Forum for Science, Industry and Business

Sponsored by:     3M 
Search our Site:

 

Arsenic and old toenails

24.02.2009
New research highlights environmental exposure to toxin

Scientists from Leicester and Nottingham have devised a method for identifying levels of exposure to environmental arsenic – by testing toenail clippings.

Arsenic occurs naturally in the environment and people can be exposed to it in several ways, for example through contaminated water, food, dust or soil. The risk of exposure is greater in certain areas of the UK where the natural geology and historic mining activities have led to widespread contamination of the environment with arsenic. Long term exposure to arsenic is associated with increases in lung, liver, bladder and kidney cancers and skin growths.

Previous studies using hair have suggested high levels of arsenic in the bodies of King George III and Napoleon Bonaparte. Now doctoral research at the British Geological Survey by Mark Button of the University of Leicester has used toenail clippings to find fresh evidence of exposure to environmental arsenic within a UK population living close to a former arsenic mine. The research, published online ahead of print in the Journal of Environmental Monitoring, was carried out with Dr Gawen Jenkin, Department of Geology, University of Leicester; Dr Chris Harrington, School of Science and Technology at Nottingham Trent University and Dr Michael Watts of the British Geological Survey. The research was funded by the British Geological Survey.

Mark Button said "We initially identified high levels of arsenic in earthworms living in contaminated soils surrounding the former mine. That got us thinking about potential exposure in people living close to the site."

The researchers collected toenails and washed and acid digested the samples under microwave irradiation. They then analysed the samples using inductively coupled plasma mass spectrometry.

Mark Button added: "This preliminary research indicates that people living close to a former arsenic mine have elevated levels of arsenic in their toenails. However, the potential health risks in this case, if any, are not yet clear and no arsenic related health issues have been reported. A large-scale and more detailed biomonitoring study is required to confirm these initial results."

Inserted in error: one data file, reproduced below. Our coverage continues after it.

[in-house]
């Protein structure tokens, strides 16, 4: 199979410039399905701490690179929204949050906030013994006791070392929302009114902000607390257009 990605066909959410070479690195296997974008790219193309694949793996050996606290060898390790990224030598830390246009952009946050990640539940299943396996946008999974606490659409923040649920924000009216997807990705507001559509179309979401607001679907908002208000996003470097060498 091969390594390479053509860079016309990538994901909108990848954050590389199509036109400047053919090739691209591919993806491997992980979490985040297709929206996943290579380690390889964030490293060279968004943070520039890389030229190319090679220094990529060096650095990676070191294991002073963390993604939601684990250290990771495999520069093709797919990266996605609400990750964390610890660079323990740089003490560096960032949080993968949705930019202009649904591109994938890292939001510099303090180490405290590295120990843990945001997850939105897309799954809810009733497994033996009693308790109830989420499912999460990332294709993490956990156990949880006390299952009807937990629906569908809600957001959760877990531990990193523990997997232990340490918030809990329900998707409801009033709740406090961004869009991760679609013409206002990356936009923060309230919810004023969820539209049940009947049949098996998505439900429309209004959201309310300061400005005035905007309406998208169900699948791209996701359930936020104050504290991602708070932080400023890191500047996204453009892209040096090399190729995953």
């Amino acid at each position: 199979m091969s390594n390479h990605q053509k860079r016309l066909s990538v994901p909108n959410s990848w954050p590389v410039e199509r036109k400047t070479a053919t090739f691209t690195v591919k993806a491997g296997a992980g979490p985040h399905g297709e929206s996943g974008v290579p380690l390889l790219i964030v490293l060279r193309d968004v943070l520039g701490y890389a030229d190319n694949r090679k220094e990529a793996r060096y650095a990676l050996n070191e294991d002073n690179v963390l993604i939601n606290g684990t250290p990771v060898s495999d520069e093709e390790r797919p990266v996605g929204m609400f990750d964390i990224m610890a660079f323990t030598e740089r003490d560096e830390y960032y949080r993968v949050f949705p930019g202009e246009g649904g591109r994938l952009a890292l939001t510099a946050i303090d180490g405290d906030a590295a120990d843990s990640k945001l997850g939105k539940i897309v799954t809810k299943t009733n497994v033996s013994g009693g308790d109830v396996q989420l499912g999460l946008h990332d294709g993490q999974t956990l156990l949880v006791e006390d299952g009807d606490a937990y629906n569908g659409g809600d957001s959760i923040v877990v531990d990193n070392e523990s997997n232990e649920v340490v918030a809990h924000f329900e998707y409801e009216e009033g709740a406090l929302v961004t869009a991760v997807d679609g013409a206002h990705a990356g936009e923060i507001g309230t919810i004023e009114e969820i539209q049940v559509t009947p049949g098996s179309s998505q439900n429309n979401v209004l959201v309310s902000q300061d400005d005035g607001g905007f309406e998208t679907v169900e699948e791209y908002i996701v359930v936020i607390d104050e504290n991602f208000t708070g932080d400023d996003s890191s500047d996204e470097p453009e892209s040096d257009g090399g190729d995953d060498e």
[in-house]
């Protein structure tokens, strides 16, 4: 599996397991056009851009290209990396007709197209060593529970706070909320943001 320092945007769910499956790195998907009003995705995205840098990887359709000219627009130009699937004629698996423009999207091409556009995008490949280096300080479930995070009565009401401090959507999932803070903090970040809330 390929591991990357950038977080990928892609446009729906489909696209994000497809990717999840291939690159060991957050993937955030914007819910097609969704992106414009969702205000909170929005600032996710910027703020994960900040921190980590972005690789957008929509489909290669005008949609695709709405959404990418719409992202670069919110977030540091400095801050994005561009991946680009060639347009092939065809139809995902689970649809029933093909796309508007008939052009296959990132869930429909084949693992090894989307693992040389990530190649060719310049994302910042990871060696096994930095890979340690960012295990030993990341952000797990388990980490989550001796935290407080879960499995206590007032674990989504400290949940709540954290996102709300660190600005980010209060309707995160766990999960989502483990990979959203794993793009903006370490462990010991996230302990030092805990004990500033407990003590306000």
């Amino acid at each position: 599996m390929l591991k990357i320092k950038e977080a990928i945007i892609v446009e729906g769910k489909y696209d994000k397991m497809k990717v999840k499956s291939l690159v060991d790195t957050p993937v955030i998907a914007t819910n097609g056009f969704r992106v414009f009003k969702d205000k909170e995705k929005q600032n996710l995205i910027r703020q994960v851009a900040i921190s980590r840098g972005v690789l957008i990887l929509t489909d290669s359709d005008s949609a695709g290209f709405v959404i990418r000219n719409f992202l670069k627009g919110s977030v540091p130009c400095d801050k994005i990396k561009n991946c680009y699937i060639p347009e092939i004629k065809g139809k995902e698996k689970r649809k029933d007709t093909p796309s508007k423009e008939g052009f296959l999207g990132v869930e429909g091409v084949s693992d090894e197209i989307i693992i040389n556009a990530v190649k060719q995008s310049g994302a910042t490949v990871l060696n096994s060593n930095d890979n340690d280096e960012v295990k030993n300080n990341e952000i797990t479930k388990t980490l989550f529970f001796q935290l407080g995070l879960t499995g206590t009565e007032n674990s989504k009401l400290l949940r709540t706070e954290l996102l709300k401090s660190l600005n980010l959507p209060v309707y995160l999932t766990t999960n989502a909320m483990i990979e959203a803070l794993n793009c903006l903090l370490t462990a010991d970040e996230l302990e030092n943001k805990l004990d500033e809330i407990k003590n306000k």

Dr Jenkin, lecturer in Applied Geology at the University of Leicester said: "This is the first time that the chemical form of the arsenic in the toenails has been measured – that can tell us something about how it got in there and possible risk factors.

Dr Jenkin added: "There is definitely more research needed to look at - amongst other things - a larger sample of volunteers, to see if the values change with time (it is quite possible the high values recorded are a one-off for that person, or due to slow toenail growth concentrating harmless quantities of arsenic), and to look at the possible pathways by which the arsenic is ingested. Coupling our analyses with regular blood measurements would be very revealing."

However the researchers are definitely NOT requiring people to send in their toenail clippings. Neither can you assess arsenic contamination simply by looking at your toenails.

Dr Jenkin said: "Even in those people with elevated amounts it is present in tiny quantities – less than 0.003% in the toenail. In people who have not been exposed at all it is less than 0.00003%. If a nail looks different from normal that is usually due to physical damage (you stubbed your toe or dropped something on it) or a minor fungal infection that can be easily cleared up by a visit to the doctor."

Dr. Gawen Jenkin | EurekAlert!
Further information:
http://www.leicester.ac.uk

More articles from Earth Sciences:

nachricht Scientists discover Earth's youngest banded iron formation in western China
12.07.2018 | University of Alberta

nachricht Drones survey African wildlife
11.07.2018 | Schweizerischer Nationalfonds SNF

All articles from Earth Sciences >>>